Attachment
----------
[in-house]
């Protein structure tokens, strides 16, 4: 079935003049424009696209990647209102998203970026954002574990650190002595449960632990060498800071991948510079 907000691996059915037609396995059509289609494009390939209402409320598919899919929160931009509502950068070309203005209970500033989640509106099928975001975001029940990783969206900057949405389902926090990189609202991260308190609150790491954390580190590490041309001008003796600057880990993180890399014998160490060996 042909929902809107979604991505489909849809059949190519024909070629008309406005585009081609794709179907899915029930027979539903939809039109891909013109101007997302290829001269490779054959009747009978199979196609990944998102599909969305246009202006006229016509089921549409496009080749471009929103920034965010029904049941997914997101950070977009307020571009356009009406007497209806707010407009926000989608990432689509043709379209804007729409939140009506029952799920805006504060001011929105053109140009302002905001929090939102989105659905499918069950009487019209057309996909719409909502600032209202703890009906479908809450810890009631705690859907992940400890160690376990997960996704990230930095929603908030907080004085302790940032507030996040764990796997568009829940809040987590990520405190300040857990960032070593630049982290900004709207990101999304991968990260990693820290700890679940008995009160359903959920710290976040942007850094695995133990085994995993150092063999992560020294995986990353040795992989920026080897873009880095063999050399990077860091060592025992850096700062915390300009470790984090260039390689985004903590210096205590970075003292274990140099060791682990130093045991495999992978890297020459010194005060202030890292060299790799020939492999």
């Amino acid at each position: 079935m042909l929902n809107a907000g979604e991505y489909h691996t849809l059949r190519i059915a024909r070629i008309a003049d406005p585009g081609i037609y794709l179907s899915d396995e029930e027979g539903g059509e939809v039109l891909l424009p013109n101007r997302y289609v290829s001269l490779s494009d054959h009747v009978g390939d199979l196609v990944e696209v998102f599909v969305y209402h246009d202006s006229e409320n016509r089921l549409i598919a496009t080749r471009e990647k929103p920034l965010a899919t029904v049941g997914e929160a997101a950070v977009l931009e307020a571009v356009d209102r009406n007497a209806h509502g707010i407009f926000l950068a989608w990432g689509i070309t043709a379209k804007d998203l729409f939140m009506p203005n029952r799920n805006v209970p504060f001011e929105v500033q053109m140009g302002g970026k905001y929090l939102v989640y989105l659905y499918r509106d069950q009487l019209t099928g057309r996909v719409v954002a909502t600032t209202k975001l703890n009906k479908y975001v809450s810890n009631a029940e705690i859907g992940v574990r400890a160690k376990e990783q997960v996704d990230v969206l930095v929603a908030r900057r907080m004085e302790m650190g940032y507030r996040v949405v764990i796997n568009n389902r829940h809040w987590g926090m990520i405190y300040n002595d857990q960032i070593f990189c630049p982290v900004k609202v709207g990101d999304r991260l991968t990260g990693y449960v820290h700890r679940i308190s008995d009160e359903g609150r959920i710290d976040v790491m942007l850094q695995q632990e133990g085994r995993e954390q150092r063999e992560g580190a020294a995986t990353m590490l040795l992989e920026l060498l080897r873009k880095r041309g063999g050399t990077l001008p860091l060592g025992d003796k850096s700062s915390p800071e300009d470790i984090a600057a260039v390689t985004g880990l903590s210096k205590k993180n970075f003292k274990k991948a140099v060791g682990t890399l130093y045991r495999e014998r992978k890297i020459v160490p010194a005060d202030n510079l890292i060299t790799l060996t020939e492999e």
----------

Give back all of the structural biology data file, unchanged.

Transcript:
[in-house]
């Protein structure tokens, strides 16, 4: 079935003049424009696209990647209102998203970026954002574990650190002595449960632990060498800071991948510079 907000691996059915037609396995059509289609494009390939209402409320598919899919929160931009509502950068070309203005209970500033989640509106099928975001975001029940990783969206900057949405389902926090990189609202991260308190609150790491954390580190590490041309001008003796600057880990993180890399014998160490060996 042909929902809107979604991505489909849809059949190519024909070629008309406005585009081609794709179907899915029930027979539903939809039109891909013109101007997302290829001269490779054959009747009978199979196609990944998102599909969305246009202006006229016509089921549409496009080749471009929103920034965010029904049941997914997101950070977009307020571009356009009406007497209806707010407009926000989608990432689509043709379209804007729409939140009506029952799920805006504060001011929105053109140009302002905001929090939102989105659905499918069950009487019209057309996909719409909502600032209202703890009906479908809450810890009631705690859907992940400890160690376990997960996704990230930095929603908030907080004085302790940032507030996040764990796997568009829940809040987590990520405190300040857990960032070593630049982290900004709207990101999304991968990260990693820290700890679940008995009160359903959920710290976040942007850094695995133990085994995993150092063999992560020294995986990353040795992989920026080897873009880095063999050399990077860091060592025992850096700062915390300009470790984090260039390689985004903590210096205590970075003292274990140099060791682990130093045991495999992978890297020459010194005060202030890292060299790799020939492999």
């Amino acid at each position: 079935m042909l929902n809107a907000g979604e991505y489909h691996t849809l059949r190519i059915a024909r070629i008309a003049d406005p585009g081609i037609y794709l179907s899915d396995e029930e027979g539903g059509e939809v039109l891909l424009p013109n101007r997302y289609v290829s001269l490779s494009d054959h009747v009978g390939d199979l196609v990944e696209v998102f599909v969305y209402h246009d202006s006229e409320n016509r089921l549409i598919a496009t080749r471009e990647k929103p920034l965010a899919t029904v049941g997914e929160a997101a950070v977009l931009e307020a571009v356009d209102r009406n007497a209806h509502g707010i407009f926000l950068a989608w990432g689509i070309t043709a379209k804007d998203l729409f939140m009506p203005n029952r799920n805006v209970p504060f001011e929105v500033q053109m140009g302002g970026k905001y929090l939102v989640y989105l659905y499918r509106d069950q009487l019209t099928g057309r996909v719409v954002a909502t600032t209202k975001l703890n009906k479908y975001v809450s810890n009631a029940e705690i859907g992940v574990r400890a160690k376990e990783q997960v996704d990230v969206l930095v929603a908030r900057r907080m004085e302790m650190g940032y507030r996040v949405v764990i796997n568009n389902r829940h809040w987590g926090m990520i405190y300040n002595d857990q960032i070593f990189c630049p982290v900004k609202v709207g990101d999304r991260l991968t990260g990693y449960v820290h700890r679940i308190s008995d009160e359903g609150r959920i710290d976040v790491m942007l850094q695995q632990e133990g085994r995993e954390q150092r063999e992560g580190a020294a995986t990353m590490l040795l992989e920026l060498l080897r873009k880095r041309g063999g050399t990077l001008p860091l060592g025992d003796k850096s700062s915390p800071e300009d470790i984090a600057a260039v390689t985004g880990l903590s210096k205590k993180n970075f003292k274990k991948a140099v060791g682990t890399l130093y045991r495999e014998r992978k890297i020459v160490p010194a005060d202030n510079l890292i060299t790799l060996t020939e492999e």